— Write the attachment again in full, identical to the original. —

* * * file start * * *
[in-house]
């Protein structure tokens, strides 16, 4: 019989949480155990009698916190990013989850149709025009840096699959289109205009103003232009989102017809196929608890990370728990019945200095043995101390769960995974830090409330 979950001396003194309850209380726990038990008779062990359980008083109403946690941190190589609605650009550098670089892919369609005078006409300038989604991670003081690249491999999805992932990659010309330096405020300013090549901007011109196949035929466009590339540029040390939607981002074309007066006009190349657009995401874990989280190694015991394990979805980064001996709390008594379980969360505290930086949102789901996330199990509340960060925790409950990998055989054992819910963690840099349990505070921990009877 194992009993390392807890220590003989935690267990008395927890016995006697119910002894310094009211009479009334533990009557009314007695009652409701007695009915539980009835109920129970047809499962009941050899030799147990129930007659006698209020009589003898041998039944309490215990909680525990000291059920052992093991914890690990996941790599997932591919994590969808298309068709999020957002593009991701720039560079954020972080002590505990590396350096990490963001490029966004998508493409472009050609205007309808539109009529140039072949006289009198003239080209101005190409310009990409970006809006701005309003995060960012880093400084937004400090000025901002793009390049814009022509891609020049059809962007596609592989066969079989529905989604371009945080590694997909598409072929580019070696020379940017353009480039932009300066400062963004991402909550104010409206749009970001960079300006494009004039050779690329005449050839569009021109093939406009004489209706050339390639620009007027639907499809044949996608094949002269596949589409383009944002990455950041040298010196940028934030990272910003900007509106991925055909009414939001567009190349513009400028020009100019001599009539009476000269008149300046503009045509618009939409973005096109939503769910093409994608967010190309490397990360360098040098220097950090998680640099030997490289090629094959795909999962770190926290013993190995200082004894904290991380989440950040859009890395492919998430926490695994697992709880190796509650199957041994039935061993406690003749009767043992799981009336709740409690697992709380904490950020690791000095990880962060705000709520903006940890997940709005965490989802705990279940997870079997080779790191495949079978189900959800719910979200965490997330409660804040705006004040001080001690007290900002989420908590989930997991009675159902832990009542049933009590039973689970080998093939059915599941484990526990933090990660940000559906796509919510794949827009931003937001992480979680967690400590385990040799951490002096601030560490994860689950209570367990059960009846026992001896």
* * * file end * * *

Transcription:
[in-house]
């Protein structure tokens, strides 16, 4: 019989949480155990009698916190990013989850149709025009840096699959289109205009103003232009989102017809196929608890990370728990019945200095043995101390769960995974830090409330 979950001396003194309850209380726990038990008779062990359980008083109403946690941190190589609605650009550098670089892919369609005078006409300038989604991670003081690249491999999805992932990659010309330096405020300013090549901007011109196949035929466009590339540029040390939607981002074309007066006009190349657009995401874990989280190694015991394990979805980064001996709390008594379980969360505290930086949102789901996330199990509340960060925790409950990998055989054992819910963690840099349990505070921990009877 194992009993390392807890220590003989935690267990008395927890016995006697119910002894310094009211009479009334533990009557009314007695009652409701007695009915539980009835109920129970047809499962009941050899030799147990129930007659006698209020009589003898041998039944309490215990909680525990000291059920052992093991914890690990996941790599997932591919994590969808298309068709999020957002593009991701720039560079954020972080002590505990590396350096990490963001490029966004998508493409472009050609205007309808539109009529140039072949006289009198003239080209101005190409310009990409970006809006701005309003995060960012880093400084937004400090000025901002793009390049814009022509891609020049059809962007596609592989066969079989529905989604371009945080590694997909598409072929580019070696020379940017353009480039932009300066400062963004991402909550104010409206749009970001960079300006494009004039050779690329005449050839569009021109093939406009004489209706050339390639620009007027639907499809044949996608094949002269596949589409383009944002990455950041040298010196940028934030990272910003900007509106991925055909009414939001567009190349513009400028020009100019001599009539009476000269008149300046503009045509618009939409973005096109939503769910093409994608967010190309490397990360360098040098220097950090998680640099030997490289090629094959795909999962770190926290013993190995200082004894904290991380989440950040859009890395492919998430926490695994697992709880190796509650199957041994039935061993406690003749009767043992799981009336709740409690697992709380904490950020690791000095990880962060705000709520903006940890997940709005965490989802705990279940997870079997080779790191495949079978189900959800719910979200965490997330409660804040705006004040001080001690007290900002989420908590989930997991009675159902832990009542049933009590039973689970080998093939059915599941484990526990933090990660940000559906796509919510794949827009931003937001992480979680967690400590385990040799951490002096601030560490994860689950209570367990059960009846026992001896």